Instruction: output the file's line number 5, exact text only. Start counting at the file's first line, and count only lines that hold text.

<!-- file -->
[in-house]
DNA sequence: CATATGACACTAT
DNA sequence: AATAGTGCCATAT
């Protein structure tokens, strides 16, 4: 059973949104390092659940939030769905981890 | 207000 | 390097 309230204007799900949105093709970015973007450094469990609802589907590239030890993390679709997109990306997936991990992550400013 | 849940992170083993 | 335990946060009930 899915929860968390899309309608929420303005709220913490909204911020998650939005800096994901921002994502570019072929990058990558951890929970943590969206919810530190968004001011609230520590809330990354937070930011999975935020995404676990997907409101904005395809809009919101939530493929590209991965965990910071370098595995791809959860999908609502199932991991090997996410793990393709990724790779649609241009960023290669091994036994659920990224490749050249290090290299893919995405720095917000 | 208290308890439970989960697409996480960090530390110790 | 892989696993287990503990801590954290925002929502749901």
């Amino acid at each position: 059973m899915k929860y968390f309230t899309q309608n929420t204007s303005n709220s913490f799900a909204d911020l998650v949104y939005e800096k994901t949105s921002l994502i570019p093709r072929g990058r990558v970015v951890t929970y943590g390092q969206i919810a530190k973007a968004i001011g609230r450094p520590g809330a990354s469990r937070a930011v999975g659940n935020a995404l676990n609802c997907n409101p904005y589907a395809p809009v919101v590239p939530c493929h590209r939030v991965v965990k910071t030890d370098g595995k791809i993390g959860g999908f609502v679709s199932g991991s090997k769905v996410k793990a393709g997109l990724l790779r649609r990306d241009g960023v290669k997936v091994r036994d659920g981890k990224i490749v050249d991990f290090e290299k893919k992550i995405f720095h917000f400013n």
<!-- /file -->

């Amino acid at each position: 059973m899915k929860y968390f309230t899309q309608n929420t204007s303005n709220s913490f799900a909204d911020l998650v949104y939005e800096k994901t949105s921002l994502i570019p093709r072929g990058r990558v970015v951890t929970y943590g390092q969206i919810a530190k973007a968004i001011g609230r450094p520590g809330a990354s469990r937070a930011v999975g659940n935020a995404l676990n609802c997907n409101p904005y589907a395809p809009v919101v590239p939530c493929h590209r939030v991965v965990k910071t030890d370098g595995k791809i993390g959860g999908f609502v679709s199932g991991s090997k769905v996410k793990a393709g997109l990724l790779r649609r990306d241009g960023v290669k997936v091994r036994d659920g981890k990224i490749v050249d991990f290090e290299k893919k992550i995405f720095h917000f400013n």